The chorus retained a significant place, however — and throughout the remarkable development of drama in the fifth century B. C., it is important to keep our eyes on how it is used. Often the poetry seems obscure — which is perhaps not surprising, considering its heritage — and it remains some of the subtlest poetry written in Greek. The modern reader will often have the peculiar sense that some of the choruses are only distantly related to the dramatic matter at hand. This is certainly something to notice and consider, but don’t allow it to derail you: read the choruses; if they seem irrelevant, go on. They usually have some significance, but remember that they are not inserted (at least to start with) to illumine the drama, but the drama is there to illumine them. Viewed this way, some of them will make a little better sense. Either way, however, push on and consider the cohesion of the whole after you’ve finished.
The connection of the whole production to the festival of Dionysus is also rather hard to figure out. This is one of the few cases where ancient literary thought and critical response anticipates modern reactions. Early Athenian audiences also noticed and were somewhat alarmed by this apparent lack of connection — but they saw it from the other side. They wondered what all this action and dialogue had to do with a choral song in honor of Dionysus, which was, as far as they were concerned, still the main business. At one point, the puzzled contingent summed up its objections in the phrase ouden pros ton Dionyson — “[it has] nothing to do with Dionysus.”
Despite objections, however, the dramatic presentations — put on in a theater built for the occasion, and largely at public expense — continued to develop and flourish. Each year a number of playwrights contended to have their plays produced; the handful of winners got to present their plays — almost always a trilogy (a collection of three plays on a common theme, presented in sequence on a single day); these were judged by the wider audience, and the prize was given to one of them. The three dramatists whose works survive all won a number of these contests.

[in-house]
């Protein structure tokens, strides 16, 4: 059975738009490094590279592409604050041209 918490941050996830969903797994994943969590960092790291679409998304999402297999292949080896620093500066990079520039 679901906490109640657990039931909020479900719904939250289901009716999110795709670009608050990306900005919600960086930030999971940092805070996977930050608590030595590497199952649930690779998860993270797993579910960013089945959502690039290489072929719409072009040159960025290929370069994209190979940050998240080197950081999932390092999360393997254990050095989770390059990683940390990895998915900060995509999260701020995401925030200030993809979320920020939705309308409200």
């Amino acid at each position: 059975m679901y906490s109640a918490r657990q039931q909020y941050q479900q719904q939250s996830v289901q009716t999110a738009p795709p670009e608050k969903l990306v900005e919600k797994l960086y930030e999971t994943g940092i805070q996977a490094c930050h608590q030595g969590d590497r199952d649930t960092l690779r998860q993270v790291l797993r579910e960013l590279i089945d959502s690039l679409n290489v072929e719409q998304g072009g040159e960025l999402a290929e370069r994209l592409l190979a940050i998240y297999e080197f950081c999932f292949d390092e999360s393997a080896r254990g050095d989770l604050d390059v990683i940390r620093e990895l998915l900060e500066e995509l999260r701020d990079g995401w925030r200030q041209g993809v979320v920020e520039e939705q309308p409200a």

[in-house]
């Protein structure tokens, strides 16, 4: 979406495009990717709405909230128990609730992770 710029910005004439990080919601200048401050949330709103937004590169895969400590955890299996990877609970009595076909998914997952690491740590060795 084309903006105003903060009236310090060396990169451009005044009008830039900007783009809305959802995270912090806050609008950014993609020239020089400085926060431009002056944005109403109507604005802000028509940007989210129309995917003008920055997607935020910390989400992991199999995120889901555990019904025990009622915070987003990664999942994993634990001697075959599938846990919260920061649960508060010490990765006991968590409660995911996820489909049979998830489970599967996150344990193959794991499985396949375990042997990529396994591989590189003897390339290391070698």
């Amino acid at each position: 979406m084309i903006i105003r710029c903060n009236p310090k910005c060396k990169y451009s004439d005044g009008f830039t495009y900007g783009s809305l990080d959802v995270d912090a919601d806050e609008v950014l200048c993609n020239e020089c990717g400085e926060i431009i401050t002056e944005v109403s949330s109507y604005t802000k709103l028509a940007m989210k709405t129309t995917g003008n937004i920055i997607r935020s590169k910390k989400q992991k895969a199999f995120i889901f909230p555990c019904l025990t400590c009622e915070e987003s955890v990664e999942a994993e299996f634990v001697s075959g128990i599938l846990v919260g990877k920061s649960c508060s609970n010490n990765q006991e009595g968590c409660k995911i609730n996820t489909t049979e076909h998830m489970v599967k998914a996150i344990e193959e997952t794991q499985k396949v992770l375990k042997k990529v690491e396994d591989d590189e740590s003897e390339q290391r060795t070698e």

The continuing interest and fascination with Greek drama stems partly from its innate power, and partly from its stunning diversity. The choral songs are themselves products of a highly self-conscious literary culture; the drama that grew around them in a single remarkable century expresses a vast cultural revolution, showing, among other things, the rise, zenith, and decline of the Athenian democratic zeal, changing views of religious reality, and a prodigious variation in the history of the art itself. There are several reasons for this.
In the first place, Greek tragedy is much broader in scope than what we nowadays call tragedy. A majority of surviving tragedies end with the death or fall of one or more principal characters, but this is by no means assured. Many do not. In subject matter, tragedy can range from highly abstract philosophical or political reflection (as we see in Aeschylus’ earlier plays) to melodrama with snarling villains and damsels in distress. It can have a sad ending or a happy one. It is always at least chiefly serious, but there is a considerable comic element in some of them.